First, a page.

by Jay Stringer
It’s easy to overlook certain things. We might remember a great film for the quotes, the quips or the big stunts. But these are all window dressing. Films are great because the hard work has been put in. DIE HARD is not a great film because of it’s famous quotes, explosions, or the roof-top jump; It’s a great film because it’s a well crafted story.
We know everything we need to know about McClane within the first two minutes. He’s a cop, he’s laconic, he’s stuck in his ways and he has a family. He’s not afraid to look ridiculous, and he’s fallible –given to us at first by the fact that he’s afraid of flying. That is a whole character given to us in two minutes with no prologue, no useless dialogue and no exposition.
Extend that to the first five minutes and we see almost everything we need to about the situation. We see the McClane family is in trouble, that they live on opposite coasts and that John would sleep in the spare room, but there’s hope. Holly is hoping he calls, even if she’s too cool to say it to anyone other than the housekeeper. Within ten minutes we know the whole back-story and, we also know that Holly is using her maiden name, which is the cause of more tension, and that their whole future rests on this Christmas Eve. Oh yeah, we also know that it’s Christmas Eve.
Some films would spend the first thirty minutes giving us all of that, in a variety of tense scenes. DIE HARD gets it to us in five minutes and then moves on to the next thing.
The film is full of cues that tell us what’s going on. The music evokes Christmas carols, but twisted into brassy and dark action music. When the “terrorists” led by Alan Rickman, start to take the building, it’s done with almost no dialogue. No instructions are barked out in dodgy actions, there is no need to tell the audience that the building has been locked down nor that the computers have been hacked; we see it happen. When the phones are cut, we get to see it happen, and then there’s no need for a character to look anxiously off screen and say, “the phones are down!” These are the marks of an action film that treats its audience with respect.
We also get to see each of the bad guys’ characters through their actions, we get the charismatic leader, the unstable one, the meticulous one, and the loudmouthed computer geek.
I wrote last week about good ways to structure a mystery. One of the best, and simplest, ways is to direct the audience away from it. For instance, the first time you watch THE USUAL SUSPECTS, you are not asking, “who is Keyser Soze?” The question the films tricks us into asking is, “how is Keaton still alive?” DIE HARD does something similar. Without ever lying to us, the film convinces us that we are dealing with terrorists. But then their leader, Hans, is quoting classics. He teases us, “who ever said we were terrorists?” Through the film we get a gradual reveal of their master plan, until we see that the story is actually one huge bank robbery. Most films would hit us with that straight away; “Can Bruce Willis stop the most daring bank robbery ever?” DIE HARD has a little fun with getting us to that question. We also get to see that the stakes are real, Hans kills Mr Takagi without hesitation, and I remember jumping out of my seat the first time I saw that.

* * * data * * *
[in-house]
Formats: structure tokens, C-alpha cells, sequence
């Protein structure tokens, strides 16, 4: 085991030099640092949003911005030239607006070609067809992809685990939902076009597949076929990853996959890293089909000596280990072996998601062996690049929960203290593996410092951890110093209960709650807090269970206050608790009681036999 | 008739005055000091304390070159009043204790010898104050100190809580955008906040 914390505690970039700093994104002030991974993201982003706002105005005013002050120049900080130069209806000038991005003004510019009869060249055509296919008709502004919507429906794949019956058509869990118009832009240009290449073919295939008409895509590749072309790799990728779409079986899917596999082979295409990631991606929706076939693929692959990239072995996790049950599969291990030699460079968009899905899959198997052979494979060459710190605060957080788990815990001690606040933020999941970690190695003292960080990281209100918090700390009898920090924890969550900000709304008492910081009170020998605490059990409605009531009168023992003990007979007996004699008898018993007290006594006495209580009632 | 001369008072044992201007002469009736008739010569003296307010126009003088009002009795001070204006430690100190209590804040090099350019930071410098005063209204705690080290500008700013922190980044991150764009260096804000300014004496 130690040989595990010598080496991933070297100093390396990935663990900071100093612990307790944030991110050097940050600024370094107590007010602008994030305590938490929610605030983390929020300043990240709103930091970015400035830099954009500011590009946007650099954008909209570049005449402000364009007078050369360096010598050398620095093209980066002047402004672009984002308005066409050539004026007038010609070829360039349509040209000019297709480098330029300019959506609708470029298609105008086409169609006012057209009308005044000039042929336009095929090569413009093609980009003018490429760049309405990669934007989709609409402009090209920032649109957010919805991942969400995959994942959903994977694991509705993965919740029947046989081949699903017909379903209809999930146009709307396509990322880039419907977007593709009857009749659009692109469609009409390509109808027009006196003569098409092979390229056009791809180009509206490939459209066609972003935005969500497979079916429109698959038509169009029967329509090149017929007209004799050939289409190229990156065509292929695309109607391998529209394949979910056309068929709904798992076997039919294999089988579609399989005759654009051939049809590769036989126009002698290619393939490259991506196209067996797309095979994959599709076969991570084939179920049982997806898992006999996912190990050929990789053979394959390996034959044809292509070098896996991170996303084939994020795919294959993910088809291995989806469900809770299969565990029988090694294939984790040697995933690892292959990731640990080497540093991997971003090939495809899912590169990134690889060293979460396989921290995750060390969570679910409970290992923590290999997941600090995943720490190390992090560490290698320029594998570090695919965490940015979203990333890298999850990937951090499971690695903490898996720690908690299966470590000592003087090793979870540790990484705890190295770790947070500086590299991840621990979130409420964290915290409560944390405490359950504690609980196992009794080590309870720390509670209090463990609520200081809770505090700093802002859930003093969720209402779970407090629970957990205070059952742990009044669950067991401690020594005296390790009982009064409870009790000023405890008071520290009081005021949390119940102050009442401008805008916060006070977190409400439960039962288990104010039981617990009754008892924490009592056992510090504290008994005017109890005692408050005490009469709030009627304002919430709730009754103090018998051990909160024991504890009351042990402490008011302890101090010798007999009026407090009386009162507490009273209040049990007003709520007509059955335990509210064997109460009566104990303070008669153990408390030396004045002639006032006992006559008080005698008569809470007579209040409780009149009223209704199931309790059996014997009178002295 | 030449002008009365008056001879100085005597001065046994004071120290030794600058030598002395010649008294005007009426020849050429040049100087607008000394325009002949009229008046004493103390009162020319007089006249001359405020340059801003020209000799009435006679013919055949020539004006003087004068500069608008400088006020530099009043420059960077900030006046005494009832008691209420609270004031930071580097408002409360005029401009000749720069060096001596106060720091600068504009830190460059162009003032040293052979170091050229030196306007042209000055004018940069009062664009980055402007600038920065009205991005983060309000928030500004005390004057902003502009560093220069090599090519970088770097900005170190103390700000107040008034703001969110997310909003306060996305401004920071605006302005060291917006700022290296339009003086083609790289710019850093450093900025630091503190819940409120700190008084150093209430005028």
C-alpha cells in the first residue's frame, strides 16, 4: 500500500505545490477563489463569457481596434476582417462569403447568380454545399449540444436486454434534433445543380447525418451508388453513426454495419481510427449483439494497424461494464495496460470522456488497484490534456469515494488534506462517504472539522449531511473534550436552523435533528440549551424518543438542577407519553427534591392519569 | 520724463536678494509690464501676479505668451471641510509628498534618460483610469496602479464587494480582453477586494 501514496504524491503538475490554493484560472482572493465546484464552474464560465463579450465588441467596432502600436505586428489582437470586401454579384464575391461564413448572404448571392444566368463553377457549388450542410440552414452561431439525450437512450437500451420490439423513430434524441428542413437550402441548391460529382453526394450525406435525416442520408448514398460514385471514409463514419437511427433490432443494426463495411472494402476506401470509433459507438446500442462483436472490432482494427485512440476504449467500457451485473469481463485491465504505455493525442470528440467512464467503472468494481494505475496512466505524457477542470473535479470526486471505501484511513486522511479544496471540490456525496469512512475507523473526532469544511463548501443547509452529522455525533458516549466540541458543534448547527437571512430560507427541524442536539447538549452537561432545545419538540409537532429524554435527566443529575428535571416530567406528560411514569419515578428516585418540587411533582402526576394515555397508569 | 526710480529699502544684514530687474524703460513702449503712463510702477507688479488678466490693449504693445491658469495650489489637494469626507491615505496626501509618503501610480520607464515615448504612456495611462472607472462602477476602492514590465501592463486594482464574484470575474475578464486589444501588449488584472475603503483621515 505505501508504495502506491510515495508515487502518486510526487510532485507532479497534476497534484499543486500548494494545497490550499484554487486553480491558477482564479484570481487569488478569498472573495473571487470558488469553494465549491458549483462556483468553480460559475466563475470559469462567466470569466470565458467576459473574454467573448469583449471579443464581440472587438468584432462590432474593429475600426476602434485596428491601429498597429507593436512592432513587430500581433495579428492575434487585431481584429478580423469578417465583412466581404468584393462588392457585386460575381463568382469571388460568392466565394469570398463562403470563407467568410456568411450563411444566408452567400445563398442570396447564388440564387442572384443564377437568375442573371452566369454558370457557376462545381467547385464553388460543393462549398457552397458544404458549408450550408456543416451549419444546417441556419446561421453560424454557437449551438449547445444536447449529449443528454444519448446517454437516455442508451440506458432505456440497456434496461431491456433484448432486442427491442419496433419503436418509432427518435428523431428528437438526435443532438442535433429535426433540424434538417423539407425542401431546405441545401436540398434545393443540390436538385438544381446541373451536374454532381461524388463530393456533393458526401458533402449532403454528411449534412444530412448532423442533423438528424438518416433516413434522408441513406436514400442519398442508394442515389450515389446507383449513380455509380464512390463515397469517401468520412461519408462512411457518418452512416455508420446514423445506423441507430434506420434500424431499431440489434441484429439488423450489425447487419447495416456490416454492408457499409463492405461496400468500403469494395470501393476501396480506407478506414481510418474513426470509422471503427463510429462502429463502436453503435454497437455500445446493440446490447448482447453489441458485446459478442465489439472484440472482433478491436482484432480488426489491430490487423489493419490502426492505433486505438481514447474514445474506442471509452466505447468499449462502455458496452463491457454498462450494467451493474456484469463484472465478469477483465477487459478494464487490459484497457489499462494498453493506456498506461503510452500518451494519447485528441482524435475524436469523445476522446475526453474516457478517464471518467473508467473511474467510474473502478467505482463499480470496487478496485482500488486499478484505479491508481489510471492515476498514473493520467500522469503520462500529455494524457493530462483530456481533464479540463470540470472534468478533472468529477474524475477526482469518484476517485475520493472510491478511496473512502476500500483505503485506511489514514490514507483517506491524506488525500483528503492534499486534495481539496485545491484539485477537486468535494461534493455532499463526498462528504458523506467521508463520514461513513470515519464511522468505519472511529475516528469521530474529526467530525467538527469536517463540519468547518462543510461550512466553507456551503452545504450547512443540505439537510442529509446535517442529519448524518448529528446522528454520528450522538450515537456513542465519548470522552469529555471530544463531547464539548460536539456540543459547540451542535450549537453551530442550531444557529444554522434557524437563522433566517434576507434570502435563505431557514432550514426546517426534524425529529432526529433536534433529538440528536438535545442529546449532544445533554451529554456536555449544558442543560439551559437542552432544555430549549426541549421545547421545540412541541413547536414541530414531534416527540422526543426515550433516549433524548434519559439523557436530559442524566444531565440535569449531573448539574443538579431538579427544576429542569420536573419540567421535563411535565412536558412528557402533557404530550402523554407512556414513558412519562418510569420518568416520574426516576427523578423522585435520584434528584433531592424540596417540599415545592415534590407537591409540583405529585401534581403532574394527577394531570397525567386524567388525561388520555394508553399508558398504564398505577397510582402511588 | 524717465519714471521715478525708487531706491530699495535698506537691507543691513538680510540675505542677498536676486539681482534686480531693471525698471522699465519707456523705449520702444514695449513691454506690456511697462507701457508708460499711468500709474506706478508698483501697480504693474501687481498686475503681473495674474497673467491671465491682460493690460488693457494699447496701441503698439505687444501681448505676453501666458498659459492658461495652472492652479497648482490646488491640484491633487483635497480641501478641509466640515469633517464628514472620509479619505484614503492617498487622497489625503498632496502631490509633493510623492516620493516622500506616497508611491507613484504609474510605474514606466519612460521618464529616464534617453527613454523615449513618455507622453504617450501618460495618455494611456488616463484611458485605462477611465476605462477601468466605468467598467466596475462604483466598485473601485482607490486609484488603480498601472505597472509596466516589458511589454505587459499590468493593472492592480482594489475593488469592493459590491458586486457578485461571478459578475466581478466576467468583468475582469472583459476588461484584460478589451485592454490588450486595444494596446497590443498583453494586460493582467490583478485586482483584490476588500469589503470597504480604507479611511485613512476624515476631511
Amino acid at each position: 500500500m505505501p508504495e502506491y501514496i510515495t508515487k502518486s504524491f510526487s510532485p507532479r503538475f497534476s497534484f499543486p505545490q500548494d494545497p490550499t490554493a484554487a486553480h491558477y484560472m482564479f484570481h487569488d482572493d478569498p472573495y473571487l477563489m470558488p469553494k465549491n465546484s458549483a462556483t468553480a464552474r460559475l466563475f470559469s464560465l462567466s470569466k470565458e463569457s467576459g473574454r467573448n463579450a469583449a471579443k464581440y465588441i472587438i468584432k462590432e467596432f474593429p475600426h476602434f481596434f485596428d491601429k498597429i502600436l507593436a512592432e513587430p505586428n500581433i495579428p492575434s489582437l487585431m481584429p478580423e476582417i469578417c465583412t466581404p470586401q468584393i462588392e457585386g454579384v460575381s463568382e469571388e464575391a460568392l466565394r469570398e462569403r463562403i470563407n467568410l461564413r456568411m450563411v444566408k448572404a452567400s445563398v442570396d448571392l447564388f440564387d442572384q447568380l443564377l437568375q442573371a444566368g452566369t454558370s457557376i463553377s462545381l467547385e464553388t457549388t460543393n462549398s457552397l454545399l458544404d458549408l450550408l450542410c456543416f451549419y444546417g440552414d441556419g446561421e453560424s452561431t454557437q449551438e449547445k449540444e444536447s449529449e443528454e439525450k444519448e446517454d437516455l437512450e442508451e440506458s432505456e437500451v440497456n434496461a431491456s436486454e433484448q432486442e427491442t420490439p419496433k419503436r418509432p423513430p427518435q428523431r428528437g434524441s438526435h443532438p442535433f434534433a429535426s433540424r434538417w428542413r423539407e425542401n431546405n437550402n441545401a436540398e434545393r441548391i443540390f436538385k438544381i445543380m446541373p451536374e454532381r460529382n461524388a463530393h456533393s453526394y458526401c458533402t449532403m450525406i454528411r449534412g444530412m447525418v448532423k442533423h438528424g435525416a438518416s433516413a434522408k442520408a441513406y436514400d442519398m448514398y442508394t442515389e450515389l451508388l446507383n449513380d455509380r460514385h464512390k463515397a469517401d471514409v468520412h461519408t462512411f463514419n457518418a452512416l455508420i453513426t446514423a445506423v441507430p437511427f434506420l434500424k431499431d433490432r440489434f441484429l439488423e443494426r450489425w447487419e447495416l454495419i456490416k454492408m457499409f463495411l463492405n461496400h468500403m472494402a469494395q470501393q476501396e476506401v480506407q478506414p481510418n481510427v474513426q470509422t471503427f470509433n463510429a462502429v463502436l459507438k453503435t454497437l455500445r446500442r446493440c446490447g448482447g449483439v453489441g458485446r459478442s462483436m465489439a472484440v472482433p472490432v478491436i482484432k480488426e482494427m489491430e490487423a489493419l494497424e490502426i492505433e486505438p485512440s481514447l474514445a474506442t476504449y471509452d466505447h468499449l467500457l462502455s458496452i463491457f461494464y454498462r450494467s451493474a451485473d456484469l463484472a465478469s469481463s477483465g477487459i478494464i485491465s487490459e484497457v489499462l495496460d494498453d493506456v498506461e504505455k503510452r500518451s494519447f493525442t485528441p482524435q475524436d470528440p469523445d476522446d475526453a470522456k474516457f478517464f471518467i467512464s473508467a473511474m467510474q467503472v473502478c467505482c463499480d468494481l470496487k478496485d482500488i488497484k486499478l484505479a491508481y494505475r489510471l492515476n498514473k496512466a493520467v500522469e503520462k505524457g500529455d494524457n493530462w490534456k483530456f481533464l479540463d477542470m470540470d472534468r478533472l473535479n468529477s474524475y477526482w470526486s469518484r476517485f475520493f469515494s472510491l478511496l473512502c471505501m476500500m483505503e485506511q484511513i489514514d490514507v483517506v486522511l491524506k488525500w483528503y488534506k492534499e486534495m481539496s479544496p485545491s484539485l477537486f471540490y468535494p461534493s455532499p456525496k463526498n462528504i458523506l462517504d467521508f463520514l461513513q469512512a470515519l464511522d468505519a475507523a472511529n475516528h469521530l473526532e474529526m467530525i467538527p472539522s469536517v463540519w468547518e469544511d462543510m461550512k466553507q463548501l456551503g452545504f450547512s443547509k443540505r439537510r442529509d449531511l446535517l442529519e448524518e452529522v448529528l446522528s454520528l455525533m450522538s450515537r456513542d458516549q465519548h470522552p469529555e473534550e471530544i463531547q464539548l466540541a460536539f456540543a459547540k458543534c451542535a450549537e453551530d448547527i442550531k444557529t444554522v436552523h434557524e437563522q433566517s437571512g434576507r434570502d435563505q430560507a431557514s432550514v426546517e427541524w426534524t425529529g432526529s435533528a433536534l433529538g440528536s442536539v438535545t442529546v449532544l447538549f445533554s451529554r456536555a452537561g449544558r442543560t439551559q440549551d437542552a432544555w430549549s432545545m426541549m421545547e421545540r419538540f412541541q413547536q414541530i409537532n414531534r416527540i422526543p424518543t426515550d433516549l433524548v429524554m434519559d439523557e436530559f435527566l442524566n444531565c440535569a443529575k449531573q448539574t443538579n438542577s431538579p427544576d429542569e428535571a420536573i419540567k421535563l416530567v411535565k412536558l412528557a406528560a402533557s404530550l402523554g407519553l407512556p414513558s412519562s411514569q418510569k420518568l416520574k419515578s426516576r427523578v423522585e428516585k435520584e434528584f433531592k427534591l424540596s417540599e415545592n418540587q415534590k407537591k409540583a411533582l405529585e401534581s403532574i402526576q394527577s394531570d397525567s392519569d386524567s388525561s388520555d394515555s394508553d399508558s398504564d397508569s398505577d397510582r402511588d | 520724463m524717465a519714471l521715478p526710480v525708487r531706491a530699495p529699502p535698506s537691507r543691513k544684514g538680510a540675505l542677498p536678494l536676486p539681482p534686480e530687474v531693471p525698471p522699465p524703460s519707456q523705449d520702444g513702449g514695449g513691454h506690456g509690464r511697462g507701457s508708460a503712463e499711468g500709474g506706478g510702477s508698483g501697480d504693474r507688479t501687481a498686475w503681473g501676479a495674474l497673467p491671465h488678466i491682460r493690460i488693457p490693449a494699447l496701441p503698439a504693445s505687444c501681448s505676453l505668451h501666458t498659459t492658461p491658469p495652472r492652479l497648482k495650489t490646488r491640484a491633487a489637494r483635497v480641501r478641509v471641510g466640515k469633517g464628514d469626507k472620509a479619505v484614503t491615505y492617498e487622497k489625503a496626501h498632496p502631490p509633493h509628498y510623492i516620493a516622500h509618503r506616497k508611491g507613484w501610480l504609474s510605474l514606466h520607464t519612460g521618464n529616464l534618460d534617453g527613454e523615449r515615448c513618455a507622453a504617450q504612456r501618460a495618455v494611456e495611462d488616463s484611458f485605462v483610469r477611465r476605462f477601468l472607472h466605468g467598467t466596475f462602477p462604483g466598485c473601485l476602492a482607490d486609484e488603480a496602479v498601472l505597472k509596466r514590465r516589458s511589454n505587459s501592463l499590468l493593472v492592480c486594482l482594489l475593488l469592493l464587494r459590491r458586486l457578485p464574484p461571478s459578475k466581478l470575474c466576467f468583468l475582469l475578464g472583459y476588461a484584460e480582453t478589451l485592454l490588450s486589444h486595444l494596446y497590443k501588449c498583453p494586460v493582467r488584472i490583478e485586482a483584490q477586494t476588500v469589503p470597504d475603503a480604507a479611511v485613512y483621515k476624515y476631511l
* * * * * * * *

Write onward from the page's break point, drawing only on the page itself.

The film is set up to take place in the real world, and it sticks to those rules. Too many films expect us to accept ridiculous leaps of logic in the name of fun. DIE HARDgoes through each logical step one by one. “Why doesn’t McClane find a way to attract the police?” He tries, and the villains cancel it. “How can’t a highly trained squad of killers find one man in a locked building?” They do, often, and he gets hurt. “In such a hostage situation, wouldn’t the FBI turn up with big weapons?” Yes, that’s part of the plan.
There are some simple and effective character arcs that carry the story. We see McClane go from a fish out of water with a broken marriage, to a man risking everything for his wife, to a family man and hero. It’s the process of stripping everything away from him until he realizes what’s important. Each obstacle he is given is more dangerous and more immediate than the one before, giving him several chances in the film to give up. We see the cop, Al, go from washed up embarrassment to gun-toting hero. His is just as strong a journey as McClanes, we see him learning to trust his street-cop instincts again, standing up to his bosses and the FBI, and using a gun for the first time in twenty years. The moment when Al shoots Karl is just one of many emotional payoffs throughout the film. It’s a testament to how well these characters are set up that we care about their victories; we laugh when Holly punches Thornburg, we’re tense when McClane faces off against Hans, and we‘re moved when Al earns his personal redemption with that last gunshot.
There’s also an interesting look at the role of the hero. Most films like to give a protagonist and make sure we, and the film, always knows he’s the guy to route for. It seems to me that the films that really stick with us, be it a DIE HARD, or THE DARK KNIGHT, do more than that. A hero risks nothing if he doesn’t rick the faith of the people he’s fighting for. Batman would rather be hated by the city he is saving than let it lose its spirit, and McClane is willing to be hated by the hostages and the police in the name of getting the job done.
These films are rarer than they should be. Action films too often see the set pieces as the route to success, rather than then window dressing. But the good news is that we will always have DIE HARD, no amount of poorly crafted action films can do anything to erase this one.